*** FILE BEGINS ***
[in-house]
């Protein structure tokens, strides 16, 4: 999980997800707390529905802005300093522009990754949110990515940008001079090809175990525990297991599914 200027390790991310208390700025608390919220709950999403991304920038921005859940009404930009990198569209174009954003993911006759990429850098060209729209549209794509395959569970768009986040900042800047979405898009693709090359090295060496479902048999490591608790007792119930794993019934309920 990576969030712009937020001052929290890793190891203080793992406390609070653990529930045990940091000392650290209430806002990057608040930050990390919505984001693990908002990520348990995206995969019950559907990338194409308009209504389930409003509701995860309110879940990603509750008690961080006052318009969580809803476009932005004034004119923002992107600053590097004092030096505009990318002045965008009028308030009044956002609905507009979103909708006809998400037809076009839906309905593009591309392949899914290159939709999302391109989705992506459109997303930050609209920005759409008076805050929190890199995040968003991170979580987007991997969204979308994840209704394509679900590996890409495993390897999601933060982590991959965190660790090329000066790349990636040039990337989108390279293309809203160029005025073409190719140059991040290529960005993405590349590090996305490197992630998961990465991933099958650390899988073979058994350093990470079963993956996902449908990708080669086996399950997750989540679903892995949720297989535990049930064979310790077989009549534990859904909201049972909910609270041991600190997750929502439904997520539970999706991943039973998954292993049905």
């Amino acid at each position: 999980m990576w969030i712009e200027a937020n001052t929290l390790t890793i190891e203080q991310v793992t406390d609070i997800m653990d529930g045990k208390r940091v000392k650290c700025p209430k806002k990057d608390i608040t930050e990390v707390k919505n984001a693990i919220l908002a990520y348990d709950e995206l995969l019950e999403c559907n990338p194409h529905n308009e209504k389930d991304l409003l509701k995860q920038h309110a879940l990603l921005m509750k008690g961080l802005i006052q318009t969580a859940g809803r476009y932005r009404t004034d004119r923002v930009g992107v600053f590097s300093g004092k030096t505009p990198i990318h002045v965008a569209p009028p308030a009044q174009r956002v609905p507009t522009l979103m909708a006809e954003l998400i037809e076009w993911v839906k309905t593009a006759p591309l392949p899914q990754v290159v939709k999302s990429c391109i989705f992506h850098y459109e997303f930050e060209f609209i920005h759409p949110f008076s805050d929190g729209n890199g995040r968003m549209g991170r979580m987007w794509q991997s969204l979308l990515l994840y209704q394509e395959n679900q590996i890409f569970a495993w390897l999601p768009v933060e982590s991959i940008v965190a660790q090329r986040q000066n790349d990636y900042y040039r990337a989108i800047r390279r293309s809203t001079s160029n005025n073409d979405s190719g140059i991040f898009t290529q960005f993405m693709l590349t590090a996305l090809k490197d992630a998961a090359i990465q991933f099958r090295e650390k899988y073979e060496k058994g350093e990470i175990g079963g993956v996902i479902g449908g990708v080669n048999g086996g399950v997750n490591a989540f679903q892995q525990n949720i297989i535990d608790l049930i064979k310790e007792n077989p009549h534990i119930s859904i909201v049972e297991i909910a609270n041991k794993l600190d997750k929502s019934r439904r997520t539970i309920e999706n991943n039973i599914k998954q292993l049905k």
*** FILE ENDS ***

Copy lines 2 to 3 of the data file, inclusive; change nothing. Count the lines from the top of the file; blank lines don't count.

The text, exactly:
């Protein structure tokens, strides 16, 4: 999980997800707390529905802005300093522009990754949110990515940008001079090809175990525990297991599914 200027390790991310208390700025608390919220709950999403991304920038921005859940009404930009990198569209174009954003993911006759990429850098060209729209549209794509395959569970768009986040900042800047979405898009693709090359090295060496479902048999490591608790007792119930794993019934309920 990576969030712009937020001052929290890793190891203080793992406390609070653990529930045990940091000392650290209430806002990057608040930050990390919505984001693990908002990520348990995206995969019950559907990338194409308009209504389930409003509701995860309110879940990603509750008690961080006052318009969580809803476009932005004034004119923002992107600053590097004092030096505009990318002045965008009028308030009044956002609905507009979103909708006809998400037809076009839906309905593009591309392949899914290159939709999302391109989705992506459109997303930050609209920005759409008076805050929190890199995040968003991170979580987007991997969204979308994840209704394509679900590996890409495993390897999601933060982590991959965190660790090329000066790349990636040039990337989108390279293309809203160029005025073409190719140059991040290529960005993405590349590090996305490197992630998961990465991933099958650390899988073979058994350093990470079963993956996902449908990708080669086996399950997750989540679903892995949720297989535990049930064979310790077989009549534990859904909201049972909910609270041991600190997750929502439904997520539970999706991943039973998954292993049905």
């Amino acid at each position: 999980m990576w969030i712009e200027a937020n001052t929290l390790t890793i190891e203080q991310v793992t406390d609070i997800m653990d529930g045990k208390r940091v000392k650290c700025p209430k806002k990057d608390i608040t930050e990390v707390k919505n984001a693990i919220l908002a990520y348990d709950e995206l995969l019950e999403c559907n990338p194409h529905n308009e209504k389930d991304l409003l509701k995860q920038h309110a879940l990603l921005m509750k008690g961080l802005i006052q318009t969580a859940g809803r476009y932005r009404t004034d004119r923002v930009g992107v600053f590097s300093g004092k030096t505009p990198i990318h002045v965008a569209p009028p308030a009044q174009r956002v609905p507009t522009l979103m909708a006809e954003l998400i037809e076009w993911v839906k309905t593009a006759p591309l392949p899914q990754v290159v939709k999302s990429c391109i989705f992506h850098y459109e997303f930050e060209f609209i920005h759409p949110f008076s805050d929190g729209n890199g995040r968003m549209g991170r979580m987007w794509q991997s969204l979308l990515l994840y209704q394509e395959n679900q590996i890409f569970a495993w390897l999601p768009v933060e982590s991959i940008v965190a660790q090329r986040q000066n790349d990636y900042y040039r990337a989108i800047r390279r293309s809203t001079s160029n005025n073409d979405s190719g140059i991040f898009t290529q960005f993405m693709l590349t590090a996305l090809k490197d992630a998961a090359i990465q991933f099958r090295e650390k899988y073979e060496k058994g350093e990470i175990g079963g993956v996902i479902g449908g990708v080669n048999g086996g399950v997750n490591a989540f679903q892995q525990n949720i297989i535990d608790l049930i064979k310790e007792n077989p009549h534990i119930s859904i909201v049972e297991i909910a609270n041991k794993l600190d997750k929502s019934r439904r997520t539970i309920e999706n991943n039973i599914k998954q292993l049905k």